Diplomat author Mercy Kuo regularly engages subject-matter experts, policy practitioners, and strategic thinkers across the globe for their diverse insights into Asia affairs. This conversation with Dr. Elisabeth Köll – professor, department chair, and William Payden collegiate chair in the History Department at Notre Dame University and author of numerous publications, including “Railroads and the Transformation of China” (Harvard University Press 2019) – discusses the historical figure of Zhang Jian and his relevance in modern-day Chinese government messaging.
Briefly explain the historical and political symbolism of Zhang Jian.
When President Xi Jinping visited Nantong in November 2020, he praised the entrepreneur Zhang Jian (1853-1926) whose business conglomerate and cultural patronage had dominated the city and regional economy in the early 20th century. Zhang’s fame rests on his entrepreneurial success as the founder of China’s first large-scale industrial company with private investment in 1895, which in 1905 became one of the earliest companies legally registered with limited liability status. His numerous charities, ranging from schools, libraries, orphanages, a workhouse for the poor to electric streetlights and China’s first Western-style museum in Nantong city, helped to manifest his reputation as a patriotic entrepreneur and enlightened philanthropist among the Chinese elites and the foreign community in Shanghai at the time. Dasheng, Zhang’s textile mills, survived the Japanese occupation and civil war and were finally turned into a state-owned enterprise by the PRC government in 1953.
How is the Chinese Communist Party (CCP) using Zhang Jian for political messaging for a domestic audience?
Get briefed on the story of the week, and developing stories to watch across the Asia-Pacific.
During the Cultural Revolution, ideological propaganda vilified Zhang Jian as class enemy and ruthless capitalist exploiting workers in his factories. This characterization changed in the 1980s when the first economic reforms and the government’s focus on the promotion of local enterprise initiatives led to Zhang being praised for his contributions to China’s economic independence in the late 19th and early 20th centuries. When industrialization and economic modernization became core issues of China’s economic reforms in the 1990s, Zhang’s private entrepreneurship and Dasheng’s success as a company were celebrated by the local and national governments as an example of China’s early achievements in economic development, industrialization, and modernization.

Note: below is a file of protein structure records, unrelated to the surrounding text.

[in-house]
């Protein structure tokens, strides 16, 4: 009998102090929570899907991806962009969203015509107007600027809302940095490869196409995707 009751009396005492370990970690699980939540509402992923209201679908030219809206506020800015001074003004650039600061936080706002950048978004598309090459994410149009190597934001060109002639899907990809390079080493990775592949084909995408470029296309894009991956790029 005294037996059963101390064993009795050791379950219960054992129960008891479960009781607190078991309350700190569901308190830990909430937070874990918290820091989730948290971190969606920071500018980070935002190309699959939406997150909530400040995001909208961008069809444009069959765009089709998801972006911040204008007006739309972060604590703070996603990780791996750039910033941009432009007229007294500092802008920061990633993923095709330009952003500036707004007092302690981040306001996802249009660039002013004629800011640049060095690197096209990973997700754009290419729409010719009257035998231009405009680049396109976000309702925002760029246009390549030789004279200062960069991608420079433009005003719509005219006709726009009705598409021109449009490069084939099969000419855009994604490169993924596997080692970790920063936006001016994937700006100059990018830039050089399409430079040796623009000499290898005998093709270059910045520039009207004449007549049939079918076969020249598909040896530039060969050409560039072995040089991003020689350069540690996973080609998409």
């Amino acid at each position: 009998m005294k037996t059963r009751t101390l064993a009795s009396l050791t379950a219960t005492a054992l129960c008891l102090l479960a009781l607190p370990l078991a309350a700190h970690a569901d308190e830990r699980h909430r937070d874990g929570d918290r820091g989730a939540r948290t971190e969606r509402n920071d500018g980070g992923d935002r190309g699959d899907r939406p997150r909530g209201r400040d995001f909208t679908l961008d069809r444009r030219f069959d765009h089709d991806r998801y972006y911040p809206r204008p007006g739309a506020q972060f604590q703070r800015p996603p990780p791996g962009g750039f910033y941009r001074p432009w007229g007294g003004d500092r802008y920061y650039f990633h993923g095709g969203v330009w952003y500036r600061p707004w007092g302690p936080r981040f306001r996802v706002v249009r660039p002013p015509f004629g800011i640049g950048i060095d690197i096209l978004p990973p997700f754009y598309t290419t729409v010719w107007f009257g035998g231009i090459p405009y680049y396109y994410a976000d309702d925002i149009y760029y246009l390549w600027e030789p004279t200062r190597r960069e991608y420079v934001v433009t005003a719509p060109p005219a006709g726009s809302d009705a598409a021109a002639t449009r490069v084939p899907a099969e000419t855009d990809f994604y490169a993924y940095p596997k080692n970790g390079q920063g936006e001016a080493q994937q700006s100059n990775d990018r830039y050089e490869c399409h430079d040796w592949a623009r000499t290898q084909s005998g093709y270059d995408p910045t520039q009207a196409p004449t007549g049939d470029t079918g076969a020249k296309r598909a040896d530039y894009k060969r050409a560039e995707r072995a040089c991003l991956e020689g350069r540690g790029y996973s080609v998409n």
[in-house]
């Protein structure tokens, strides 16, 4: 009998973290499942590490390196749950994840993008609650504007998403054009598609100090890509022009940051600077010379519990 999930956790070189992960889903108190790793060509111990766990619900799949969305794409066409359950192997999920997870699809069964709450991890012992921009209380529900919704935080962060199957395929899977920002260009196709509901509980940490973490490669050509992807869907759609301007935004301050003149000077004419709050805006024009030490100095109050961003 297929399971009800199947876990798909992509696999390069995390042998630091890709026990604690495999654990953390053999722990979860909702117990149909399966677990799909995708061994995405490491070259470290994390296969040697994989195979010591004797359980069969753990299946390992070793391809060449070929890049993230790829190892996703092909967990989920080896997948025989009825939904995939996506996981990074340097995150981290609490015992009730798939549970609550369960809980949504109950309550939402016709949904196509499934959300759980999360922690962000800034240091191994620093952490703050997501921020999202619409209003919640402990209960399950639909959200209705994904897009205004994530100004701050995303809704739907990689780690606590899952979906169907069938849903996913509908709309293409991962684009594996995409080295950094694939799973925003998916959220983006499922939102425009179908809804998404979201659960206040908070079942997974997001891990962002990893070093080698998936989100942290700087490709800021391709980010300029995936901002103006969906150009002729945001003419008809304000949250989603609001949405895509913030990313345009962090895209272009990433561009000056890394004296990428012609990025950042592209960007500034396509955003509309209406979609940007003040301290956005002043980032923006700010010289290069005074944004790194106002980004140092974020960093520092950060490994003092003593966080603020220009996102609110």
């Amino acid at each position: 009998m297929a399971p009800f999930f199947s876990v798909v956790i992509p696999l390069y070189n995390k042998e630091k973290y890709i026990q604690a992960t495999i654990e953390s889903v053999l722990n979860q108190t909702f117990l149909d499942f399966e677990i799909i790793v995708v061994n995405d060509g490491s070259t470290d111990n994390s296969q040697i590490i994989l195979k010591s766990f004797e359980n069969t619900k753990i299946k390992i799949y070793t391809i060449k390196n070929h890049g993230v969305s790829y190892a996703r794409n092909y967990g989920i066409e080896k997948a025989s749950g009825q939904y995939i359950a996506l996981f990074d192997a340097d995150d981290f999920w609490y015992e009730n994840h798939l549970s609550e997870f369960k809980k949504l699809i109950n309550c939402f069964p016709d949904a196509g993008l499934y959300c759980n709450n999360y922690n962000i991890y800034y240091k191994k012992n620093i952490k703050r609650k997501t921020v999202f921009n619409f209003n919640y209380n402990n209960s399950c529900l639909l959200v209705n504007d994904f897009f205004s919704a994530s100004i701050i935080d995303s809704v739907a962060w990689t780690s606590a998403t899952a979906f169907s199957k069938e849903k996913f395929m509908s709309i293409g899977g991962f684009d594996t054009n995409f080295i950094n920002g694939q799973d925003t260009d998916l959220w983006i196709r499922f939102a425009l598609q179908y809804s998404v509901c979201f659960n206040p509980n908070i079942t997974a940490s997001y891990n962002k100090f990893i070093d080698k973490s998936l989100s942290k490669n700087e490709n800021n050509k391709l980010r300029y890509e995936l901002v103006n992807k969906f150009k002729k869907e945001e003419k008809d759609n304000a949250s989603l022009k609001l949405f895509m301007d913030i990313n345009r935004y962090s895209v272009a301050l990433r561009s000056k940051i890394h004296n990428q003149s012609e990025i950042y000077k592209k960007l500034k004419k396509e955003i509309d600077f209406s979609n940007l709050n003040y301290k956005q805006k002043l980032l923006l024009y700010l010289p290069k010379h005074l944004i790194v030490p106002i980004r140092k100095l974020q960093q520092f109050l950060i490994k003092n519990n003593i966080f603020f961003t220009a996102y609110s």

As the CCP championed efforts for indigenous development, Zhang was eulogized as the founder of modern Chinese industry. At the time, anyone walking into a Xinhua bookstore would have found a number of hagiographic biographies of Zhang Jian on the shelf. Because Zhang had pursued a distinguished career as a scholar and government official before becoming an entrepreneur, he produced a large body of work discussing the state of China’s challenging political and economic situation in the late 19th century. His ideas concerning economic development were informed by the competition with Japan as a rising industrial power and increasing Western economic imperialism. In his opinion, China needed to catch up in order to save the country’s economic, and by default, socio-political stability. This narrative allowed the CCP to frame Zhang Jian’s legacy as that of a patriotic “reformer” and successful, private entrepreneur oriented towards the common good of society and state.
Compare and contrast the CCP’s portrayal of Zhang Jian and Jack Ma as models of CCP-led capitalism.